Fat Boy Coconut Ventures, which is being managed by Alphonso and Sons Enterprise, has closed its operations indefinitely, after it was fined one million dollars for dumping its waste into tributaries of the Pomeroon River.
The move will affect the livelihood of over 500 coconut farmers.
The fine was imposed last month by the Environmental Protection Agency (EPA), after years of warning the company against dumping its refuse (coconut shells and husks) into the canals which lead into the river.
President of the Pomeroon Coconut Farmers Association, Glenrick Ali told INews that operations have ceased and many foresee grave economic hardships.
“It would be great economic hardship for now until they resume and we don’t know when. They might pay [the fine] but they still have to find an alternative means to dispose of the husk.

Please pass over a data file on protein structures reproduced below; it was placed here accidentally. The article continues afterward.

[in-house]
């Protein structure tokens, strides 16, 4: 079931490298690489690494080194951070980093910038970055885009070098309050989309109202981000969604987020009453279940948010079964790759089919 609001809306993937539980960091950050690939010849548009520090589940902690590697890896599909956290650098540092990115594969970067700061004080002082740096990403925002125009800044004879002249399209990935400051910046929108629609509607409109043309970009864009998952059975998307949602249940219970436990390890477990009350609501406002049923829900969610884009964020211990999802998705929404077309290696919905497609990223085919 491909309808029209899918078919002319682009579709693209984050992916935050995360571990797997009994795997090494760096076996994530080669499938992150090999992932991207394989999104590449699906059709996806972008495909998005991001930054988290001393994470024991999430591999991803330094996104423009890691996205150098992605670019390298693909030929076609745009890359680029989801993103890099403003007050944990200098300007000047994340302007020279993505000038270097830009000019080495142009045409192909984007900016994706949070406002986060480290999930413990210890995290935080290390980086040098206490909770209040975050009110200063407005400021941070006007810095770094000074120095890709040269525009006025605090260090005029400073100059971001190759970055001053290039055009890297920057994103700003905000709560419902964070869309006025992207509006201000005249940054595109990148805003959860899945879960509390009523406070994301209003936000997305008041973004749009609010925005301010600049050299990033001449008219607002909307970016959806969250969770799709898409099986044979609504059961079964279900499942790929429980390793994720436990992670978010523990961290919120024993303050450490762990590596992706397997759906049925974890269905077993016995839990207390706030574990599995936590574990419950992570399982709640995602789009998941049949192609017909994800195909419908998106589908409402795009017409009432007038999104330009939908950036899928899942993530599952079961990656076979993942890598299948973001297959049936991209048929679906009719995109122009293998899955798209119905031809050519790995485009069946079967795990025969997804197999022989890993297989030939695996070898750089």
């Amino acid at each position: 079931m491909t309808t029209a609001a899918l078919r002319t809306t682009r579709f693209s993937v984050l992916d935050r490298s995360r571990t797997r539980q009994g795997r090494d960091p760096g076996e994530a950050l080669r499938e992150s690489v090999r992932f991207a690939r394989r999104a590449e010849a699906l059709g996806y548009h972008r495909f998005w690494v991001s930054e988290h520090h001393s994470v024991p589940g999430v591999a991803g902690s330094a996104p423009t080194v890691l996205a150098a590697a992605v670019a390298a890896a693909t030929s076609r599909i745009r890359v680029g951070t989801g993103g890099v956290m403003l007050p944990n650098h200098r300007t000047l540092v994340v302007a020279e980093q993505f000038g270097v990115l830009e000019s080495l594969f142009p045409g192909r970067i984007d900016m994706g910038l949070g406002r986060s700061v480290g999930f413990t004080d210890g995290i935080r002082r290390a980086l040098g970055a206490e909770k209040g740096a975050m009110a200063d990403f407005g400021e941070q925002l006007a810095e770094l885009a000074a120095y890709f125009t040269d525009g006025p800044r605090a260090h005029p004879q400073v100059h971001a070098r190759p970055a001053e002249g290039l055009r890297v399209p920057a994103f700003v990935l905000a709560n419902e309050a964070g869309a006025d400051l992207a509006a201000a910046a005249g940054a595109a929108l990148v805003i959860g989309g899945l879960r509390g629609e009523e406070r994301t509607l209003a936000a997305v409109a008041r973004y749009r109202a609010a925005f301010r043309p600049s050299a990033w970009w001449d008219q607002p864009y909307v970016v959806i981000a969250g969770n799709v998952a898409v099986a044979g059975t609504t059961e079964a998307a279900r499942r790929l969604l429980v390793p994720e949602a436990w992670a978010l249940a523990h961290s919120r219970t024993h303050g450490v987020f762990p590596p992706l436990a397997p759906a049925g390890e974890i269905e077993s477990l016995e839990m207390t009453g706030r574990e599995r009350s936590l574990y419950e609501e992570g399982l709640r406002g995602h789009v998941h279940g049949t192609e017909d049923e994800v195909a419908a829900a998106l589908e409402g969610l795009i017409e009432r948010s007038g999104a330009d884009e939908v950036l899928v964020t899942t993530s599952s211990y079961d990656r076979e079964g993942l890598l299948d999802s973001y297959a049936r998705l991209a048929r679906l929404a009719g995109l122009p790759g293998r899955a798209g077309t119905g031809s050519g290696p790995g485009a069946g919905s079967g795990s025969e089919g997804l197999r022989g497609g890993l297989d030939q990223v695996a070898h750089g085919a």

“They could put it on land but the Food and Drug Department would have to tell them what distance away from the bottling facility the husk would have to be disposed.
“As it rot, it would gather flies, roaches and so on. The company does not make use of the jelly so that would gather insects very fast,” Ali explained.
Efforts to contact Alphonso and Sons Enterprise for an update on how soon the company will pay the fine proved futile.
In a previous report, the EPA had stated that shells and husks are a major contributor to flooding and more so, it poses a hazard to the waterways, since residents rely on the water for daily activities.
Officers of the EPA had visited the area and had warned of the consequences if the company did not desist from dumping the waste. This reportedly continued and as such, the sanctions were imposed. The company had agreed to pay the fine within 30 days, which expired on July 31.